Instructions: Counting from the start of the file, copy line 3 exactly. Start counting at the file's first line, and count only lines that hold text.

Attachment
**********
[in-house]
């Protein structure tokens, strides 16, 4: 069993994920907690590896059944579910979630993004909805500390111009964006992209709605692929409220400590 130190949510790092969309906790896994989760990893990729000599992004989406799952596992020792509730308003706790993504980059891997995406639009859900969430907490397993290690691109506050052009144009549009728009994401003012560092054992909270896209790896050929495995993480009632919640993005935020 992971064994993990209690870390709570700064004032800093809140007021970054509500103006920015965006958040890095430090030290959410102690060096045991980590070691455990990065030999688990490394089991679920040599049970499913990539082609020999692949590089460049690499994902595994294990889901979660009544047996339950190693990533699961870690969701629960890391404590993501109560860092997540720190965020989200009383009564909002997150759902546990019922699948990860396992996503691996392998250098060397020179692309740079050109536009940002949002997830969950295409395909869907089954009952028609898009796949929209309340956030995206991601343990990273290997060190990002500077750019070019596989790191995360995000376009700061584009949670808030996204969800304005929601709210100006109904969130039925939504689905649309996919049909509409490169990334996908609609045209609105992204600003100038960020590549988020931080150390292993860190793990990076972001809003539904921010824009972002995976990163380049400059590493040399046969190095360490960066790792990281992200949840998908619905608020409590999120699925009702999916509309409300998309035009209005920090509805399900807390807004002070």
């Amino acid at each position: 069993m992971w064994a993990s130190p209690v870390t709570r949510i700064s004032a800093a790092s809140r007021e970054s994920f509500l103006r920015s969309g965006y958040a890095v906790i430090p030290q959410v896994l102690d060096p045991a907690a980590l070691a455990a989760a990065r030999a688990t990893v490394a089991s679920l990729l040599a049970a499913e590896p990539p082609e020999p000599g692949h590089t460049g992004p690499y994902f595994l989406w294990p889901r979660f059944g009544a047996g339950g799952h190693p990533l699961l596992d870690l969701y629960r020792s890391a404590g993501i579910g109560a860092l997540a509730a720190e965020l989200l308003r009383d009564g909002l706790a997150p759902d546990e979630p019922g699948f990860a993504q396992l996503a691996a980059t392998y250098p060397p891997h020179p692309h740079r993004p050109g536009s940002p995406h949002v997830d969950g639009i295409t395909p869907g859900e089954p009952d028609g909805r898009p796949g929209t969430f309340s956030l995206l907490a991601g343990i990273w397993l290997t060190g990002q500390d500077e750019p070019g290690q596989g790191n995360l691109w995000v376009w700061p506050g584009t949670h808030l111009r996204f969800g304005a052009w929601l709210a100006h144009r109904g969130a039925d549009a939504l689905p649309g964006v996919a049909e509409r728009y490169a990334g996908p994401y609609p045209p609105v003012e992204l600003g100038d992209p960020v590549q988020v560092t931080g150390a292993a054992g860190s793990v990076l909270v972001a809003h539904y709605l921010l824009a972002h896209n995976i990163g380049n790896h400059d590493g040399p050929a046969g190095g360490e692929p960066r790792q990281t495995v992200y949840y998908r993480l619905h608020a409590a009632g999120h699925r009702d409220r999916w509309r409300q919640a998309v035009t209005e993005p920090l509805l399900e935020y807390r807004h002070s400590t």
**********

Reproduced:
């Amino acid at each position: 069993m992971w064994a993990s130190p209690v870390t709570r949510i700064s004032a800093a790092s809140r007021e970054s994920f509500l103006r920015s969309g965006y958040a890095v906790i430090p030290q959410v896994l102690d060096p045991a907690a980590l070691a455990a989760a990065r030999a688990t990893v490394a089991s679920l990729l040599a049970a499913e590896p990539p082609e020999p000599g692949h590089t460049g992004p690499y994902f595994l989406w294990p889901r979660f059944g009544a047996g339950g799952h190693p990533l699961l596992d870690l969701y629960r020792s890391a404590g993501i579910g109560a860092l997540a509730a720190e965020l989200l308003r009383d009564g909002l706790a997150p759902d546990e979630p019922g699948f990860a993504q396992l996503a691996a980059t392998y250098p060397p891997h020179p692309h740079r993004p050109g536009s940002p995406h949002v997830d969950g639009i295409t395909p869907g859900e089954p009952d028609g909805r898009p796949g929209t969430f309340s956030l995206l907490a991601g343990i990273w397993l290997t060190g990002q500390d500077e750019p070019g290690q596989g790191n995360l691109w995000v376009w700061p506050g584009t949670h808030l111009r996204f969800g304005a052009w929601l709210a100006h144009r109904g969130a039925d549009a939504l689905p649309g964006v996919a049909e509409r728009y490169a990334g996908p994401y609609p045209p609105v003012e992204l600003g100038d992209p960020v590549q988020v560092t931080g150390a292993a054992g860190s793990v990076l909270v972001a809003h539904y709605l921010l824009a972002h896209n995976i990163g380049n790896h400059d590493g040399p050929a046969g190095g360490e692929p960066r790792q990281t495995v992200y949840y998908r993480l619905h608020a409590a009632g999120h699925r009702d409220r999916w509309r409300q919640a998309v035009t209005e993005p920090l509805l399900e935020y807390r807004h002070s400590t």